The same problems apply to the brick and mortar shops! The products that generate the biggest “traffic”, the products that are oftenly in the hands of advisors, are the products that first came into mind when it comes to recommend “book for 3-years old fixed on astronomy”.

Scalability

The large number of products mentioned above is also a problem combined with a large number of customers. The dot product of these is enormous, which means that in most eCommerces following this recommendation strategy literally by the book will require computational hecatomb.

In reality? Go into Walmart, and ask a random assistant for a random thing. There is a chance that he or she will know the answer, but probably will redirect you to someone else. Unless you are Doctor Strange, you are unable to process hundreds of thousands items, and pick the right one, keeping in mind all the possibilities, and cases.

However, we’ve learned how to deal with them, or at least to minimize their impact.

Solution?

  • For those who are frequent visitors use collaborative filtering with no hesitation (user-based approach).
  • For those who are newcomers, content based filtering will be the best option (product-based approach). It’s covered with Basket Analysis.

Market Basket Analysis.

More generally called Affinity Analysis, is even simpler than Collaborative filtering. Basket Analysis comes to creation association rules around the products. When a client buys product A, and product B, there is a chance that another client with product A in the basket, might be also interested in product B.

  • If A then B

Simple as that. Affinity can be measured. We use 3 parameters called: Support, Confidence, and Lift.

  • Support - Share of transactions supporting our rule, amongst all.
    (Number of baskets containing A & B divided by number of all baskets)
  • Confidence - Share of transactions supporting our rule amongst those which fulfil the conditions.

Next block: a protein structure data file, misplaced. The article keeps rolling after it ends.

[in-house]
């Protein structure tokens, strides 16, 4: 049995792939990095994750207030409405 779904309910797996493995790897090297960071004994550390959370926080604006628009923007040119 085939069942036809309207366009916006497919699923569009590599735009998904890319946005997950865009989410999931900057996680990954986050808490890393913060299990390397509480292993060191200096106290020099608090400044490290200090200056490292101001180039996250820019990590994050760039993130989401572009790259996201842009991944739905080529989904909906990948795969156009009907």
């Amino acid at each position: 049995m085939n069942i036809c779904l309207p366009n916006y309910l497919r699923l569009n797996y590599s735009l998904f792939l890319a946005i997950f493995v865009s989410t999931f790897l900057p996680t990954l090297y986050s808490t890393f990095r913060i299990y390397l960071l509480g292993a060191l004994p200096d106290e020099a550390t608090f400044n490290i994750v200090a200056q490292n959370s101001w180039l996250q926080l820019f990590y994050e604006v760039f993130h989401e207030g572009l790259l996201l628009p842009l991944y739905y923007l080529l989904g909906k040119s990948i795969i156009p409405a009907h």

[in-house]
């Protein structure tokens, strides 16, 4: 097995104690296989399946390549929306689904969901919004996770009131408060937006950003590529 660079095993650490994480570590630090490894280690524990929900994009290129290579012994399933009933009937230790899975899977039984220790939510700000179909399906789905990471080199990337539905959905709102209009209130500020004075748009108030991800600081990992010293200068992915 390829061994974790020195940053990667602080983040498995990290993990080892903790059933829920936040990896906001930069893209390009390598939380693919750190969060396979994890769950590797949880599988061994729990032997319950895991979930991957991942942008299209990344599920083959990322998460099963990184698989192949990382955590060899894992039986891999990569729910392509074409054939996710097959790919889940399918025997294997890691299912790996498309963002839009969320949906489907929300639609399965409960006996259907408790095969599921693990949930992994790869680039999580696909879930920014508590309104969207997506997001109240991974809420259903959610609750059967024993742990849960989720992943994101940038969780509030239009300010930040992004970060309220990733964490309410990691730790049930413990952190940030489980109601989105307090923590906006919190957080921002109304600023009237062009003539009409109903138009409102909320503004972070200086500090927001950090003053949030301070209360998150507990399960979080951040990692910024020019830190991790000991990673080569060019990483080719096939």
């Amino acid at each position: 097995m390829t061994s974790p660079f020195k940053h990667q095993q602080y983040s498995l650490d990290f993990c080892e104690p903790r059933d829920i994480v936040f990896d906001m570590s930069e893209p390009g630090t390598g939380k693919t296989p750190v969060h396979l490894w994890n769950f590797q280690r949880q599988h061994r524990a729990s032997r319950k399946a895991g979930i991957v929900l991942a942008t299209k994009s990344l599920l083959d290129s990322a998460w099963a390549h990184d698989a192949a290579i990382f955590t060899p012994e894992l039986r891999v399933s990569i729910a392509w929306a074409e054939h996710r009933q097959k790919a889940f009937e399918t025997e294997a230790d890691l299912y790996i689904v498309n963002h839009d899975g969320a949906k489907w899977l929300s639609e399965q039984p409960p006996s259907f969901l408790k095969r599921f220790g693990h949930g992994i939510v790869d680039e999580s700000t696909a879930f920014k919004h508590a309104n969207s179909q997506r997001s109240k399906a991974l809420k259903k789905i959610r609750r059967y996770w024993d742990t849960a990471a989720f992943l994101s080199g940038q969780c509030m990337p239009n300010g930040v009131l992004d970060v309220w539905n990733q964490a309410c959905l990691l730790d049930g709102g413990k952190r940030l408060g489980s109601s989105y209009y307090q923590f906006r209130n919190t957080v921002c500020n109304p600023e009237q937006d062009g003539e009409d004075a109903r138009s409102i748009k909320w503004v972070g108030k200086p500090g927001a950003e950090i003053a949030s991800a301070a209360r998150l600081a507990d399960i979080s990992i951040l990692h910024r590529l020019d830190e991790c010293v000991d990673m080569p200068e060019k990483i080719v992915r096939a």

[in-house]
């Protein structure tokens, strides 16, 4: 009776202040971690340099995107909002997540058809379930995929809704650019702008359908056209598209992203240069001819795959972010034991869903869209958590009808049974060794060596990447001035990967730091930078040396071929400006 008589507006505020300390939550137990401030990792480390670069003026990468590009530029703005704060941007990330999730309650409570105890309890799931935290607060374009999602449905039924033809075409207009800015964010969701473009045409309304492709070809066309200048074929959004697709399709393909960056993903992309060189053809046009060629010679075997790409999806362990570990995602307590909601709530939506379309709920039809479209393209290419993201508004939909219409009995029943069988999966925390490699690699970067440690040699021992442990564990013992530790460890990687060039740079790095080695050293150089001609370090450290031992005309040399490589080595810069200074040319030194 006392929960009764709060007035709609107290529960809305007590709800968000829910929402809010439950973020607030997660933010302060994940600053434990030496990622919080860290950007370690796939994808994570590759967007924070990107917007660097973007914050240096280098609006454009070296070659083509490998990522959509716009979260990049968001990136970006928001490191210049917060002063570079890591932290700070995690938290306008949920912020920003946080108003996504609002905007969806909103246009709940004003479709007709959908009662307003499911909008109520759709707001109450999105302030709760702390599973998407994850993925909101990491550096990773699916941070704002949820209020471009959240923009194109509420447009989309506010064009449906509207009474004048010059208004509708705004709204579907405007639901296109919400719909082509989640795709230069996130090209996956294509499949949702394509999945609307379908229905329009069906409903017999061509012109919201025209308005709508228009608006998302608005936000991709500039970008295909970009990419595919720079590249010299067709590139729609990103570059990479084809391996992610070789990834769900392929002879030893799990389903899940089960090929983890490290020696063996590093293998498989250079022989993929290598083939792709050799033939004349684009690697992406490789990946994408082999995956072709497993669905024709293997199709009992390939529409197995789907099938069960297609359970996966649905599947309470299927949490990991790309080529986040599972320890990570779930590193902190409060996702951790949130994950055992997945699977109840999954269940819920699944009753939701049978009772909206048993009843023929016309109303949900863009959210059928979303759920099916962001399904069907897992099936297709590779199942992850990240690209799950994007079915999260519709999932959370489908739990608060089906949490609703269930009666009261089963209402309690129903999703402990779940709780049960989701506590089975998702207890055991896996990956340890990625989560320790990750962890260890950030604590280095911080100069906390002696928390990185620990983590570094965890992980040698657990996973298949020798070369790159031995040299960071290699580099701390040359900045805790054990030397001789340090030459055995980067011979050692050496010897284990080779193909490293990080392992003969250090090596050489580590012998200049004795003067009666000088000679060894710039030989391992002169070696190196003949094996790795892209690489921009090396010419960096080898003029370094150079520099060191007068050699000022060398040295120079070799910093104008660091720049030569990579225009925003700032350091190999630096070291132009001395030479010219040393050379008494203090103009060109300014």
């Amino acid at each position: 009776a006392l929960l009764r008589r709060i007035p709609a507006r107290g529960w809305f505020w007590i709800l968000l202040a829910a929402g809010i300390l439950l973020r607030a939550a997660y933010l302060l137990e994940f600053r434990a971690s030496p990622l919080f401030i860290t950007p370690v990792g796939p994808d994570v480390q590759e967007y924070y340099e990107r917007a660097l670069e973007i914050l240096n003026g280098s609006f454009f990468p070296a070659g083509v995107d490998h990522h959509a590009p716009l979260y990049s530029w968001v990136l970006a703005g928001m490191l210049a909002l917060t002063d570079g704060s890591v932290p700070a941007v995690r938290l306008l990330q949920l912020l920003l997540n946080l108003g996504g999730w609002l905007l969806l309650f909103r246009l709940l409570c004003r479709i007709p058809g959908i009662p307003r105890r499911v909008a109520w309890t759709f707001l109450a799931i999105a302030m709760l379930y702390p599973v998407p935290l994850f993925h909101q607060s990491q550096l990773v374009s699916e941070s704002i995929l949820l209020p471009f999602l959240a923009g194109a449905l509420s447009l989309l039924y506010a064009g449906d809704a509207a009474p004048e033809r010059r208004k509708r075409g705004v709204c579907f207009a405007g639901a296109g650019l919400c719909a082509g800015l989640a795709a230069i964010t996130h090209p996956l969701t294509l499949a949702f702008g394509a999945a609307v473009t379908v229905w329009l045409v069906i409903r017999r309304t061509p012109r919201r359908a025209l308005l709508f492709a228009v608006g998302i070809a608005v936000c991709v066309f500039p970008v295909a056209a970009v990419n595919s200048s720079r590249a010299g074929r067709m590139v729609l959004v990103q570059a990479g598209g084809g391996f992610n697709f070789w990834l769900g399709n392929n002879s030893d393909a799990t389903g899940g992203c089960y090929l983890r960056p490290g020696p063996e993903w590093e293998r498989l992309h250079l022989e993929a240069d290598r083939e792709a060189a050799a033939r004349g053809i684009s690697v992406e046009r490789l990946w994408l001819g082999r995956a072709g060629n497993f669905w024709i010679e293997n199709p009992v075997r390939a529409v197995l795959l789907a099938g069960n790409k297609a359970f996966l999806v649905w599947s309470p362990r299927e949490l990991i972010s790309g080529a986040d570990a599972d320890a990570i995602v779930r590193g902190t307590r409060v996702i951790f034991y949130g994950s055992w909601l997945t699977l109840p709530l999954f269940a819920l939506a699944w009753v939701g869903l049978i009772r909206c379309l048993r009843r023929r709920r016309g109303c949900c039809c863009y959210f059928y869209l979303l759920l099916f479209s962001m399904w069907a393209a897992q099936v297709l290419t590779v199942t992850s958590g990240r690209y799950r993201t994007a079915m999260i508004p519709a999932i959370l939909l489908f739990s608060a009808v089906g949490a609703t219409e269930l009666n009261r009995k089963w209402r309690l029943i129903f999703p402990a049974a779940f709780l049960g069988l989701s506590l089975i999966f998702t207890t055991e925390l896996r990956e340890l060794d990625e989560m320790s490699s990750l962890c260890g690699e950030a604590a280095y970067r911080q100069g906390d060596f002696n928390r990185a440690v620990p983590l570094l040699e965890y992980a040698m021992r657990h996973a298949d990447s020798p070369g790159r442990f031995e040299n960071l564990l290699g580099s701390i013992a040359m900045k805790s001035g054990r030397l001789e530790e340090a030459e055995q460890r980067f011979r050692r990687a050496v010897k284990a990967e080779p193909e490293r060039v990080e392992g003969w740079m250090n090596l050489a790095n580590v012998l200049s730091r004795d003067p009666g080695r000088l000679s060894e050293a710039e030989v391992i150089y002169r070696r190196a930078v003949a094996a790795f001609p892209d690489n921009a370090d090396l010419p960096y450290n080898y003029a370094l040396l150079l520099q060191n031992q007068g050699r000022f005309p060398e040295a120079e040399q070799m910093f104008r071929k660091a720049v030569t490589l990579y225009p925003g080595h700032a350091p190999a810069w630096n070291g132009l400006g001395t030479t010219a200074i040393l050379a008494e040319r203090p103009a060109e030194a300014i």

(Number of baskets containing A & B divided by number of baskets containing A)
  • Lift - How often coincidence occurs regarding the mean chance.

Sales techniques on steroids

The last one is most interesting, because it gives us insightful interpretation. Lift takes values around the 1.

If the Lift is greater than 1, it means that randomly picked products appear in the basket less often than in practice. Products are indeed somehow related, complimentary.

  • Recommending items with Lift > 1 is applied cross-selling.

If the Lift is lower than 1, it means that randomly picked products appear in the basket more often than in practice. Products are chosen as alternatives.

  • After applying the price threshold (price B > price A) we can think about this recommendation as an up-selling.
Cross-selling & up-selling: Maximizing opportunity from each sale
It’s no secret that driving traffic to your site is a complex and costly process. Increase your revenue by selling more to existing customers!

First, use Intelligence… at first your own!

We said in the beginning this part, that issues with AI can be solved with human approach. As you may have noticed we did it, when we smartly switch between item-based and user-based recommendations, but it’s not everything.

Non-personalized, static recommendations (banners, new collections promotions, manual highlights) will work too. Treat static as warmth up for algorithms, and canvas to learn. At all we need to start from something with. It is you, who knows your clients best. This is why you shouldn’t ever resign from them for the sake of dynamic recommendations. It can solve a lot of problems that may occur, when relying on the Artificial one, and only.

Item based recommendations can be also prepared by yourself, regarding your experience as merchant, and subject matter expert.

Even Neural networks themselves, when created, fill the weights of connections with random numbers. Later in time, after a few - so called - epochs of learning, weights become tuned and do their job. Same is True for Simple Machine Learning techniques… and our brains, isn’t it?

Secondary:

Ask. Engage clients. Lure them into products-browsing paths.Its the best way to amplify performance of each AI system installed in your eCommerce. At the same time is the best panacea for each flaw of recommendation strategy, starting from cold start, on overlearning (overfitting, precisely).

Even the most sophisticated software, network or trick bleaks in the wake of simple questions. Are you searching for men or women Clothes? Or maybe gender doesn't matter for you? What Your Child is Interested with? Are you searching for something for a gift to someone? Or maybe for yourself?

What are you interested in?

Tutorials & GuidesOn-site marketingMachine learningArtificial intelligenceBig data

Marcin Lewek

Digital marketer and copywrier specialized in Artificial Intelligence, design, and digital marketing itself. Science, and holistic approach enthusiast, after-hours musician, and sometimes actor.